In 2020, he received the Swiss Music Prize. Now Rudolf Kelterborn, the musicus universalis, is no more. He passed away on 24 March 2021 at the age of 89. On the occasion of the award, Florian Hauser had dedicated a portrait to the influential composer from Basel.
For current reasons, here it is again.
When he received one of the Swiss Music Prizes last autumn, I had the opportunity to visit Rudolf Kelterborn again and interview hom shorlty in his beautiful old flat in Basel. What I found most impressive at the time was that he was full of life. Everything was good the way it was, he didn’t feel he had missed out on anything, he had done everything he could do, which made his cheeky cheerfulness come out even more clearly.
The following portrait includes excerpts from our last conversation as well as from interviews that took place years and decades earlier…..
It was in 1985, when I first heard music by Rudolf Kelterborn: the incredibly intense cello sonata, which had been freshly composed. How can someone, I wondered as a young person, write such music? It is both angry and at the same time clearly structured, very well aware of its own power. The musical gesture circles, evokes, develops itself in depth until reaching up into the heights. Singing, lamenting, twisting, losing itself. Cheering. A music that narrates and speaks to me.
“In my work,” Rudolf Kelterborn once said, “creating something fundamentally new is not the priority. What really matters to me, is to set something in motion with viewers and listeners. With motion I do not mean a vague emotionalism, but rather the opposite, solidification. Even something that has nothing to do with current affairs can be current, by stimulating thoughts, or by being touching, impressive, fascinating, exciting.”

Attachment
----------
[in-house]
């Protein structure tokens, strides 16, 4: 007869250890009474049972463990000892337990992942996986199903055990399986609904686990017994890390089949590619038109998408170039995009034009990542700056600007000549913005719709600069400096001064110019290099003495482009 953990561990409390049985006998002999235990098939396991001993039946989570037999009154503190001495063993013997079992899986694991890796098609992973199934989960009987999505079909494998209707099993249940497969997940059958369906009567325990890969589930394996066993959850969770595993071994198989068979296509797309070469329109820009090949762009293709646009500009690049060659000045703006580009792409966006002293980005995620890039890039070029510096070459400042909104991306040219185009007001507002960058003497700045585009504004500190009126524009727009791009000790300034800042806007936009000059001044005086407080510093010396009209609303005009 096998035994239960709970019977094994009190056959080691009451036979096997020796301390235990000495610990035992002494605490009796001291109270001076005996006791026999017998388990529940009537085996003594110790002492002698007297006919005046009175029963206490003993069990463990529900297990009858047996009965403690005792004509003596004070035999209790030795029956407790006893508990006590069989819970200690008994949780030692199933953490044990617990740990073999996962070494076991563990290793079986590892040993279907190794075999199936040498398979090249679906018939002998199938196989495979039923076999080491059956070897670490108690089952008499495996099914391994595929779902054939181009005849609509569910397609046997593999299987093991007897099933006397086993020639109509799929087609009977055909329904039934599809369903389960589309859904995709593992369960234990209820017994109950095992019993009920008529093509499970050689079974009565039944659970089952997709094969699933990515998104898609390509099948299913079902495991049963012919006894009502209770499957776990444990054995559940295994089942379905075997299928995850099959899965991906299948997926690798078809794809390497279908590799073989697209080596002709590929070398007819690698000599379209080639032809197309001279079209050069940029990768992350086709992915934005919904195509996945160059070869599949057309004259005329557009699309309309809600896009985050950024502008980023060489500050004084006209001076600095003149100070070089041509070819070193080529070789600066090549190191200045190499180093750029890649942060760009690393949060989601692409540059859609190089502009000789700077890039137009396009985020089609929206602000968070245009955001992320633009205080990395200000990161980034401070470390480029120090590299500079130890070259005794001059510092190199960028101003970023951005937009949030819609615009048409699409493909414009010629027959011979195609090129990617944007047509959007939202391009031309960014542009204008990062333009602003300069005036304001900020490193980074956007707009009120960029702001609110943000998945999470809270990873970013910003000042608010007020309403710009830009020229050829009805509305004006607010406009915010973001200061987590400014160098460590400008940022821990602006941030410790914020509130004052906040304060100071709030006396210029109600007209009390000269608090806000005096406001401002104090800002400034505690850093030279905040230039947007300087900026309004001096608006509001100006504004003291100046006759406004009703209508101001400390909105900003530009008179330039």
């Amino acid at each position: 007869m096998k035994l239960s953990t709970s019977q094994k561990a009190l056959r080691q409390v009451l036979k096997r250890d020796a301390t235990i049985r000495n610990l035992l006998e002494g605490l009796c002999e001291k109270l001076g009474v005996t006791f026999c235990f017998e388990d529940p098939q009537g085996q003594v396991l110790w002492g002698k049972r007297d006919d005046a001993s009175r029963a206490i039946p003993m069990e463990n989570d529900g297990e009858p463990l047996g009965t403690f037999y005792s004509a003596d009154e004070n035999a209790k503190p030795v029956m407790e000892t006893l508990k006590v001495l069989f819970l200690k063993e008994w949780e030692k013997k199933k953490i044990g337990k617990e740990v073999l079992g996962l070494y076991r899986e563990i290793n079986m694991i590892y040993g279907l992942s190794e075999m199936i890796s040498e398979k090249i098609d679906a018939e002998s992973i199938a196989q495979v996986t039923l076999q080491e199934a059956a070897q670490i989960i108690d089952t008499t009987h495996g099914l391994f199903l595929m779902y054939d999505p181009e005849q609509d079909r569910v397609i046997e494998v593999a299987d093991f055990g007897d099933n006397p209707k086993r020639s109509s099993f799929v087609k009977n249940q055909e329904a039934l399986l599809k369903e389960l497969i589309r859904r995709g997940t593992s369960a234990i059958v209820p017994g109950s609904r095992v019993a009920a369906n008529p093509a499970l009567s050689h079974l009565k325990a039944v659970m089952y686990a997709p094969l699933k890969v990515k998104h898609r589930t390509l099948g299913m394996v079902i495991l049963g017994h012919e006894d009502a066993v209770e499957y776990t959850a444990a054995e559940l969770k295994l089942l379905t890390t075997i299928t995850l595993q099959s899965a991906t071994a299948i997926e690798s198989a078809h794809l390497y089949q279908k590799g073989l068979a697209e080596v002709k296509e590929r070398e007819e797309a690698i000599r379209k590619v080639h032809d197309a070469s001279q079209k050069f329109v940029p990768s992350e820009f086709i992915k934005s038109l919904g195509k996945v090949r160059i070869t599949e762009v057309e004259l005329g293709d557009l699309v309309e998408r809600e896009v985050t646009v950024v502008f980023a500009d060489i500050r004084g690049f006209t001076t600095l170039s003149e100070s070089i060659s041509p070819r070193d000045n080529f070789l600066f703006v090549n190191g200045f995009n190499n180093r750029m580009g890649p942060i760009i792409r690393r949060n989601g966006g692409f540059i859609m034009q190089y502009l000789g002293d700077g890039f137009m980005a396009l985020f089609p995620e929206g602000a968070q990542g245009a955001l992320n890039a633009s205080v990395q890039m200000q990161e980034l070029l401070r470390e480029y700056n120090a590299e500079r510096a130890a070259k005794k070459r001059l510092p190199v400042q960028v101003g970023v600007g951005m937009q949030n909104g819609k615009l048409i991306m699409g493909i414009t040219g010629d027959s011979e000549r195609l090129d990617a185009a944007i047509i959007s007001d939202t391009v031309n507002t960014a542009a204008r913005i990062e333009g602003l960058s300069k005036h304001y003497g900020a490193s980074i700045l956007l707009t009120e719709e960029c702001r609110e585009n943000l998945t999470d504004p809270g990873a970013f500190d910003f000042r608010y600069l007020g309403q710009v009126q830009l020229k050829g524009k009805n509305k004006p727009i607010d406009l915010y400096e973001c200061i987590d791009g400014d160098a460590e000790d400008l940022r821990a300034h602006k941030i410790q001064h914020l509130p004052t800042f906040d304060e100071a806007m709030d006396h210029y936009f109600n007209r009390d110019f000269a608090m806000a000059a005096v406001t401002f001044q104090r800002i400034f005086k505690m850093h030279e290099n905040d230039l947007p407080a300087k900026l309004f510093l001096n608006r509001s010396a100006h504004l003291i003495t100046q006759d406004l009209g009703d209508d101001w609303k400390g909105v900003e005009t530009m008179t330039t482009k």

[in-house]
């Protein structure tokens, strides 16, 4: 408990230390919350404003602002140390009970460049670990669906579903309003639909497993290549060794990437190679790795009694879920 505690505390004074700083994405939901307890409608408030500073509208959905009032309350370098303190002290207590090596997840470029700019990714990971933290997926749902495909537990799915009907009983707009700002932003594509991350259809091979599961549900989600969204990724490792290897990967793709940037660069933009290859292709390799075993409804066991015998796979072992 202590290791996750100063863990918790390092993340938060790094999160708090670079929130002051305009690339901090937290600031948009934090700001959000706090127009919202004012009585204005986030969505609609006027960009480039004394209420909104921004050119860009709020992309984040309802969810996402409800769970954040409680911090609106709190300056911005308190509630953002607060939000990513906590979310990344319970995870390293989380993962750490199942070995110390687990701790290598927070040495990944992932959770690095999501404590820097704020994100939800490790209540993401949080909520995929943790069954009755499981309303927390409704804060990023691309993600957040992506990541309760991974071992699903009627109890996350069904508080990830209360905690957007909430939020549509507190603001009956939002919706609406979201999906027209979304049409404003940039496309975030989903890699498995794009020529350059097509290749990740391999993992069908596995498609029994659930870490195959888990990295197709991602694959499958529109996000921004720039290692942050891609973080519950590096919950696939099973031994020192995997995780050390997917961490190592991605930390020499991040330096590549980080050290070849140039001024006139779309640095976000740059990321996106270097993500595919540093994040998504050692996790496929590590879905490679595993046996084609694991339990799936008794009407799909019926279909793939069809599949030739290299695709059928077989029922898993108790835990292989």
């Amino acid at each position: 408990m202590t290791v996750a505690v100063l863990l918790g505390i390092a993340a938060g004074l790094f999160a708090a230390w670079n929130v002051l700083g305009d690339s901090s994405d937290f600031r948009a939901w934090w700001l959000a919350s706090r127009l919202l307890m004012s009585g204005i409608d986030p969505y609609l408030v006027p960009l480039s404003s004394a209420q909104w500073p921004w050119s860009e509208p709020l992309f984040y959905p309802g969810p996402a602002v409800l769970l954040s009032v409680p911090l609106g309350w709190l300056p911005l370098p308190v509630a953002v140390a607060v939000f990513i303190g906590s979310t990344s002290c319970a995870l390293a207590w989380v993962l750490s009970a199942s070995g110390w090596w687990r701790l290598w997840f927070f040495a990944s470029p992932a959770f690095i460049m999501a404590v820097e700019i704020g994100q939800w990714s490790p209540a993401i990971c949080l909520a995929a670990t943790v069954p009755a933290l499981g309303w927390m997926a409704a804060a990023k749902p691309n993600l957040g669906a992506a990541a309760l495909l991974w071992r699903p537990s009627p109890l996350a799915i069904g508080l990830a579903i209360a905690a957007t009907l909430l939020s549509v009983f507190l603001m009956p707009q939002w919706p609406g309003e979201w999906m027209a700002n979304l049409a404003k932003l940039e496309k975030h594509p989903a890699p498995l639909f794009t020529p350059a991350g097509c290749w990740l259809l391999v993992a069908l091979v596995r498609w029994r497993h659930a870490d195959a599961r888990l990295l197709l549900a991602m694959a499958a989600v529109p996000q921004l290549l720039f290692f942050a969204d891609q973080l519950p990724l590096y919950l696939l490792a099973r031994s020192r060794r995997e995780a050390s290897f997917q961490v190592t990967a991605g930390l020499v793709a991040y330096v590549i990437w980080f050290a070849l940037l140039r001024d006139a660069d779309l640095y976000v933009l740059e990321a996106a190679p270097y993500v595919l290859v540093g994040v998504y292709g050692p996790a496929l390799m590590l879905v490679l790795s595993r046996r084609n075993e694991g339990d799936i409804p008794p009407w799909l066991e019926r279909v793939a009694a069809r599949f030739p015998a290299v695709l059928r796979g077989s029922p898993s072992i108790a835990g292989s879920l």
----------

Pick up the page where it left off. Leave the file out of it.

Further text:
“to set something in motion with viewers and listeners..”
This is it. His music should be effective from by itself, without the need of any supplements. That has always been his credo. Rudolf Kelterborn is very old school, and if today’s music, new music, is becoming more and more interdisciplinary, or transdisciplinary, blurry at its edges and forming lliances, not to say amalgams, with many other disciplines, be it theatre or dance and installation and electronics and performance and all kinds of other things it wishes to involve – that is not Mr. Kelterborn’s thing.
Rudolf Kelterborn, Musica luminosa for orchestra 1984/85, Basel Sinfonietta, in-house production SRG/SSR
He is a veteran of the Swiss musical landscape, a contemporary witness to almost an entire century, courageous, committed, humourous and unrelenting. Someone who never made things easy for himself nor his environment.
..a veteran of the Swiss musical landscape..
It’s no coincidence that his colleagues sometimes called him Poltergern (one who tends to bluster) when he was head of the music department of Swiss Radio DRS in the 1970s. Yes, he could and can bluster – and still does so when encountering thoughtlessness. In that case he can be argumentative and hostile and polemical and perhaps even unfair.
Rudolf Kelterborn, Klavierstück 7 “Quinterno”, 2005, Klavierduo Soós-Haag, in-house production SRG/SSR
But that is only the other side of an attitude that despises the tepid or idle, while calling for unconditional commitment instead. An attitude that offers the audience a dense, narrative, highly emotional music – but which they are also supposed to expose themselves to. Comfort? No thanks. The audience has a right to be challenged, but then at the same time to draw an enormous benefit from it, a gain in experience, knowledge and pleasure
Broadcasts SRF 2 Kultur:
Musik unserer Zeit, 14.4.2021, repetition from 16.9.2020: Portrait Rudolf Kelterborn, editor: Florian Hauser
srf-online, 8.4.2021: Nur aufhören konnte er nicht, editor: Cécile Olshausen
Musik Magazin, 10/11.4.2021, editor: Cécile Olshausen